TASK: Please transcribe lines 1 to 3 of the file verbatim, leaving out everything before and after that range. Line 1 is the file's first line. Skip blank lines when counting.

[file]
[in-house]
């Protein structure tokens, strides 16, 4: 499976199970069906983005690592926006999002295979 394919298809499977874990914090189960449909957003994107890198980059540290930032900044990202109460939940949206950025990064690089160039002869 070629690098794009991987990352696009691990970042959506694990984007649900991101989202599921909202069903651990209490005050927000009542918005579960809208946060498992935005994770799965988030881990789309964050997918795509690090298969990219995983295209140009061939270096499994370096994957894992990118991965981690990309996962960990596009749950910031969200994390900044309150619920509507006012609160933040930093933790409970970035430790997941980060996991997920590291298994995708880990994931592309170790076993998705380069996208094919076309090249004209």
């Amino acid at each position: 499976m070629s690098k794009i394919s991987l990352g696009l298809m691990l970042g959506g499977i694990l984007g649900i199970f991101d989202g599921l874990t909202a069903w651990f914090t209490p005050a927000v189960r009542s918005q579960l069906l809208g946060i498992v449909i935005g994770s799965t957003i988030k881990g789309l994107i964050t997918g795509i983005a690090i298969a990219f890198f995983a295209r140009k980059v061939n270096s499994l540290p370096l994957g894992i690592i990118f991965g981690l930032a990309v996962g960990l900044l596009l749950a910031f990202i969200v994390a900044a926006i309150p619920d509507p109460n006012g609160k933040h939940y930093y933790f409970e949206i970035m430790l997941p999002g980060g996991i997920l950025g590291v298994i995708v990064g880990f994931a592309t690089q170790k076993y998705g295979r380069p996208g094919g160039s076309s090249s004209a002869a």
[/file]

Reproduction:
[in-house]
């Protein structure tokens, strides 16, 4: 499976199970069906983005690592926006999002295979 394919298809499977874990914090189960449909957003994107890198980059540290930032900044990202109460939940949206950025990064690089160039002869 070629690098794009991987990352696009691990970042959506694990984007649900991101989202599921909202069903651990209490005050927000009542918005579960809208946060498992935005994770799965988030881990789309964050997918795509690090298969990219995983295209140009061939270096499994370096994957894992990118991965981690990309996962960990596009749950910031969200994390900044309150619920509507006012609160933040930093933790409970970035430790997941980060996991997920590291298994995708880990994931592309170790076993998705380069996208094919076309090249004209």
């Amino acid at each position: 499976m070629s690098k794009i394919s991987l990352g696009l298809m691990l970042g959506g499977i694990l984007g649900i199970f991101d989202g599921l874990t909202a069903w651990f914090t209490p005050a927000v189960r009542s918005q579960l069906l809208g946060i498992v449909i935005g994770s799965t957003i988030k881990g789309l994107i964050t997918g795509i983005a690090i298969a990219f890198f995983a295209r140009k980059v061939n270096s499994l540290p370096l994957g894992i690592i990118f991965g981690l930032a990309v996962g960990l900044l596009l749950a910031f990202i969200v994390a900044a926006i309150p619920d509507p109460n006012g609160k933040h939940y930093y933790f409970e949206i970035m430790l997941p999002g980060g996991i997920l950025g590291v298994i995708v990064g880990f994931a592309t690089q170790k076993y998705g295979r380069p996208g094919g160039s076309s090249s004209a002869a």